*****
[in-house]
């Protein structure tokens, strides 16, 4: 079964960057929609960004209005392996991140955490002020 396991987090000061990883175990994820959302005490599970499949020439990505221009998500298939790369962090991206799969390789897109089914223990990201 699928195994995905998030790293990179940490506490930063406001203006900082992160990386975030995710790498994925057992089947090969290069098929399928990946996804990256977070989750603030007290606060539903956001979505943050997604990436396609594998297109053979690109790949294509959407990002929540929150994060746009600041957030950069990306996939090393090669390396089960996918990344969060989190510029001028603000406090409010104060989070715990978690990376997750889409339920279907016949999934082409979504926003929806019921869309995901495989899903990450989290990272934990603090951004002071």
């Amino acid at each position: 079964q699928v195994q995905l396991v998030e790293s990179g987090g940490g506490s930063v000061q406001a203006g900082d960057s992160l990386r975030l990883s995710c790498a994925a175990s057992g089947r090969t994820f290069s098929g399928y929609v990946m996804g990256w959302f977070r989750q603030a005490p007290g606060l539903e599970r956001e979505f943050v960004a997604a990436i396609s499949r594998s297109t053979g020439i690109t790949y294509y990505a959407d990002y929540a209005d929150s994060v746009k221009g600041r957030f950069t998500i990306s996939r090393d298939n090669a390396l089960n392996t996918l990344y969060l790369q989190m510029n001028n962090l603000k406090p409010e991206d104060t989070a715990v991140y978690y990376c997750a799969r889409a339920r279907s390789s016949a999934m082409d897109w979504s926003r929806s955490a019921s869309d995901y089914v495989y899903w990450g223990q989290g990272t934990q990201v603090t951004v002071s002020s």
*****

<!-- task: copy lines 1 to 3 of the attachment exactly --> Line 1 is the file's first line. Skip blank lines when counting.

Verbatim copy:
[in-house]
């Protein structure tokens, strides 16, 4: 079964960057929609960004209005392996991140955490002020 396991987090000061990883175990994820959302005490599970499949020439990505221009998500298939790369962090991206799969390789897109089914223990990201 699928195994995905998030790293990179940490506490930063406001203006900082992160990386975030995710790498994925057992089947090969290069098929399928990946996804990256977070989750603030007290606060539903956001979505943050997604990436396609594998297109053979690109790949294509959407990002929540929150994060746009600041957030950069990306996939090393090669390396089960996918990344969060989190510029001028603000406090409010104060989070715990978690990376997750889409339920279907016949999934082409979504926003929806019921869309995901495989899903990450989290990272934990603090951004002071």
């Amino acid at each position: 079964q699928v195994q995905l396991v998030e790293s990179g987090g940490g506490s930063v000061q406001a203006g900082d960057s992160l990386r975030l990883s995710c790498a994925a175990s057992g089947r090969t994820f290069s098929g399928y929609v990946m996804g990256w959302f977070r989750q603030a005490p007290g606060l539903e599970r956001e979505f943050v960004a997604a990436i396609s499949r594998s297109t053979g020439i690109t790949y294509y990505a959407d990002y929540a209005d929150s994060v746009k221009g600041r957030f950069t998500i990306s996939r090393d298939n090669a390396l089960n392996t996918l990344y969060l790369q989190m510029n001028n962090l603000k406090p409010e991206d104060t989070a715990v991140y978690y990376c997750a799969r889409a339920r279907s390789s016949a999934m082409d897109w979504s926003r929806s955490a019921s869309d995901y089914v495989y899903w990450g223990q989290g990272t934990q990201v603090t951004v002071s002020s």